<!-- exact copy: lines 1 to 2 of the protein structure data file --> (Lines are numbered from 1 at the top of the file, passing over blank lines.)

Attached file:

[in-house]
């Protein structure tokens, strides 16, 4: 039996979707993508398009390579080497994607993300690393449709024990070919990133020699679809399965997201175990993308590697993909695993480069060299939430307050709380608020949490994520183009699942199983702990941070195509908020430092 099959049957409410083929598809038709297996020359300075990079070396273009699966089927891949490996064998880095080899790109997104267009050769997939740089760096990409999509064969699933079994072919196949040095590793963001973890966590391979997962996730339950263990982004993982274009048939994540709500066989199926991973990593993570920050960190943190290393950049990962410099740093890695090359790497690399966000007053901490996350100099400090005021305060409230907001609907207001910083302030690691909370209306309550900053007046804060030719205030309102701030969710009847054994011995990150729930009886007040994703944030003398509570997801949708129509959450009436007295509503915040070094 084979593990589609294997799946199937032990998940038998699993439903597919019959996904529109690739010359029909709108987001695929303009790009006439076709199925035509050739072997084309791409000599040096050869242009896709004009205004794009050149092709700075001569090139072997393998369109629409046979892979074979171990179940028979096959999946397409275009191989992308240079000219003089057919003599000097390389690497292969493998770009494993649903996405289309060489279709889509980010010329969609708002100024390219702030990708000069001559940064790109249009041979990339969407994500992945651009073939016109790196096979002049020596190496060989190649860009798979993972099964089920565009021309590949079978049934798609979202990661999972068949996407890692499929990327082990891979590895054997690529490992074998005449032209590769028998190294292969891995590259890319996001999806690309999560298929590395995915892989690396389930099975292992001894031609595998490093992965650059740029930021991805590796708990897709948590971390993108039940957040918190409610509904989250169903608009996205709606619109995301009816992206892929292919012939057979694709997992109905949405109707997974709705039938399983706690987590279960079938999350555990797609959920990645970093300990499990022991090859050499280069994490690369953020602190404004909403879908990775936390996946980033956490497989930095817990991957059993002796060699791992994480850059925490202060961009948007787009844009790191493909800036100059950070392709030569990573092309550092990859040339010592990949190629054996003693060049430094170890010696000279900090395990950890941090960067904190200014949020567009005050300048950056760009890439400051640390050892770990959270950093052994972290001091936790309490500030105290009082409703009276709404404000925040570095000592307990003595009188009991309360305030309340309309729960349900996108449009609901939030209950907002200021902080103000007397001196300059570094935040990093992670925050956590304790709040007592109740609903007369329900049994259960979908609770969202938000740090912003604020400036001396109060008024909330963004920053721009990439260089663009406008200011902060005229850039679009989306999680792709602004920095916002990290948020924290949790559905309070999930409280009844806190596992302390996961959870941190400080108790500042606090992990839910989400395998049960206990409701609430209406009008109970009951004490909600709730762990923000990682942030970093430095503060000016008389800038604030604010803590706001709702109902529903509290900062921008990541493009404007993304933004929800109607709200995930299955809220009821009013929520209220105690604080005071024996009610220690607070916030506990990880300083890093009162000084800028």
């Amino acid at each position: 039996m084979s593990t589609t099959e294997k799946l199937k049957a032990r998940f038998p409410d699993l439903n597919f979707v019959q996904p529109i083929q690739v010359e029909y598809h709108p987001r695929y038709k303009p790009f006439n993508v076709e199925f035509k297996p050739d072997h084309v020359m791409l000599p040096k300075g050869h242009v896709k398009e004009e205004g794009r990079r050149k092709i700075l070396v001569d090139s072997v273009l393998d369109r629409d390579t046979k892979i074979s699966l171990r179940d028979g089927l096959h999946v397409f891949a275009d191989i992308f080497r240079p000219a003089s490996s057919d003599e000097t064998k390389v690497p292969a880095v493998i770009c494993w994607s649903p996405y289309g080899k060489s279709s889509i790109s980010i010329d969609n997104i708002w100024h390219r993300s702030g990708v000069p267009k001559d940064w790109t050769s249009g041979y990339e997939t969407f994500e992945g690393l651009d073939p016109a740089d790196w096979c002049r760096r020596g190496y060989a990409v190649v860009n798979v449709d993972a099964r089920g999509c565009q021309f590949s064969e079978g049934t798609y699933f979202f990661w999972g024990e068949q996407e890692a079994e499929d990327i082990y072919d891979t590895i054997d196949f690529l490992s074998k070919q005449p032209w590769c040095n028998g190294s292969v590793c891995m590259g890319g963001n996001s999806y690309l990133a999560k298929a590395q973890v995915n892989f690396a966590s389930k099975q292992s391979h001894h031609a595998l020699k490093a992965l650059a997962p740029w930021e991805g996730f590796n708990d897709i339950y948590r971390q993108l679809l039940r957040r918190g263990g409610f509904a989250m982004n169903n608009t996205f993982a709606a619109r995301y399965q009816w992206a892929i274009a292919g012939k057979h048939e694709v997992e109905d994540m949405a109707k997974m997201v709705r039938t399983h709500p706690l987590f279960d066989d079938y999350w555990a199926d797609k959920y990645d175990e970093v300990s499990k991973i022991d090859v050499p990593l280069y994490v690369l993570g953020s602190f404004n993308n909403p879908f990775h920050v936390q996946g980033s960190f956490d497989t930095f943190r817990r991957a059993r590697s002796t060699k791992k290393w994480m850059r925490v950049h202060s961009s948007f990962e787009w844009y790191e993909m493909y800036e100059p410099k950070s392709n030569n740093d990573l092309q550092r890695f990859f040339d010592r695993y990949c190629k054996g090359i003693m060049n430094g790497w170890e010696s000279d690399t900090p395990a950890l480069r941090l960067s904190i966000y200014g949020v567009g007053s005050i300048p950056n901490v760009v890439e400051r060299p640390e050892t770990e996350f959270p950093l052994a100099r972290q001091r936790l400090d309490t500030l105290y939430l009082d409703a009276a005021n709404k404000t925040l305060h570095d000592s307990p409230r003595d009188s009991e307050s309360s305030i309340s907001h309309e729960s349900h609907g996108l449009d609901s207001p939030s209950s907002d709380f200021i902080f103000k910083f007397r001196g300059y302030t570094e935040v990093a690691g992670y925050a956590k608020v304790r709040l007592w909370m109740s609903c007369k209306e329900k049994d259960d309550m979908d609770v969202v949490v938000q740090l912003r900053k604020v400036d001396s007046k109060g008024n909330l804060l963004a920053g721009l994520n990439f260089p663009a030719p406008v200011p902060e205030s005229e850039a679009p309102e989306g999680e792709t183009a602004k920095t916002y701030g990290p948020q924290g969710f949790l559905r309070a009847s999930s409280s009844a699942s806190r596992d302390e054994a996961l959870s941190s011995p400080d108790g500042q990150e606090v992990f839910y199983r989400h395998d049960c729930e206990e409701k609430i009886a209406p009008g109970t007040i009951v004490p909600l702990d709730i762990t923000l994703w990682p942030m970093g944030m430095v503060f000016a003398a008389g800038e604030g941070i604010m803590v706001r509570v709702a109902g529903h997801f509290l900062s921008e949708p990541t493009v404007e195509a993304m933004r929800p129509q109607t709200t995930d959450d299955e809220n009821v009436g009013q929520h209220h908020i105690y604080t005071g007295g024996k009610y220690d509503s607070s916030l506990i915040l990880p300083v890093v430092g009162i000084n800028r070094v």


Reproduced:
[in-house]
């Protein structure tokens, strides 16, 4: 039996979707993508398009390579080497994607993300690393449709024990070919990133020699679809399965997201175990993308590697993909695993480069060299939430307050709380608020949490994520183009699942199983702990941070195509908020430092 099959049957409410083929598809038709297996020359300075990079070396273009699966089927891949490996064998880095080899790109997104267009050769997939740089760096990409999509064969699933079994072919196949040095590793963001973890966590391979997962996730339950263990982004993982274009048939994540709500066989199926991973990593993570920050960190943190290393950049990962410099740093890695090359790497690399966000007053901490996350100099400090005021305060409230907001609907207001910083302030690691909370209306309550900053007046804060030719205030309102701030969710009847054994011995990150729930009886007040994703944030003398509570997801949708129509959450009436007295509503915040070094 084979593990589609294997799946199937032990998940038998699993439903597919019959996904529109690739010359029909709108987001695929303009790009006439076709199925035509050739072997084309791409000599040096050869242009896709004009205004794009050149092709700075001569090139072997393998369109629409046979892979074979171990179940028979096959999946397409275009191989992308240079000219003089057919003599000097390389690497292969493998770009494993649903996405289309060489279709889509980010010329969609708002100024390219702030990708000069001559940064790109249009041979990339969407994500992945651009073939016109790196096979002049020596190496060989190649860009798979993972099964089920565009021309590949079978049934798609979202990661999972068949996407890692499929990327082990891979590895054997690529490992074998005449032209590769028998190294292969891995590259890319996001999806690309999560298929590395995915892989690396389930099975292992001894031609595998490093992965650059740029930021991805590796708990897709948590971390993108039940957040918190409610509904989250169903608009996205709606619109995301009816992206892929292919012939057979694709997992109905949405109707997974709705039938399983706690987590279960079938999350555990797609959920990645970093300990499990022991090859050499280069994490690369953020602190404004909403879908990775936390996946980033956490497989930095817990991957059993002796060699791992994480850059925490202060961009948007787009844009790191493909800036100059950070392709030569990573092309550092990859040339010592990949190629054996003693060049430094170890010696000279900090395990950890941090960067904190200014949020567009005050300048950056760009890439400051640390050892770990959270950093052994972290001091936790309490500030105290009082409703009276709404404000925040570095000592307990003595009188009991309360305030309340309309729960349900996108449009609901939030209950907002200021902080103000007397001196300059570094935040990093992670925050956590304790709040007592109740609903007369329900049994259960979908609770969202938000740090912003604020400036001396109060008024909330963004920053721009990439260089663009406008200011902060005229850039679009989306999680792709602004920095916002990290948020924290949790559905309070999930409280009844806190596992302390996961959870941190400080108790500042606090992990839910989400395998049960206990409701609430209406009008109970009951004490909600709730762990923000990682942030970093430095503060000016008389800038604030604010803590706001709702109902529903509290900062921008990541493009404007993304933004929800109607709200995930299955809220009821009013929520209220105690604080005071024996009610220690607070916030506990990880300083890093009162000084800028």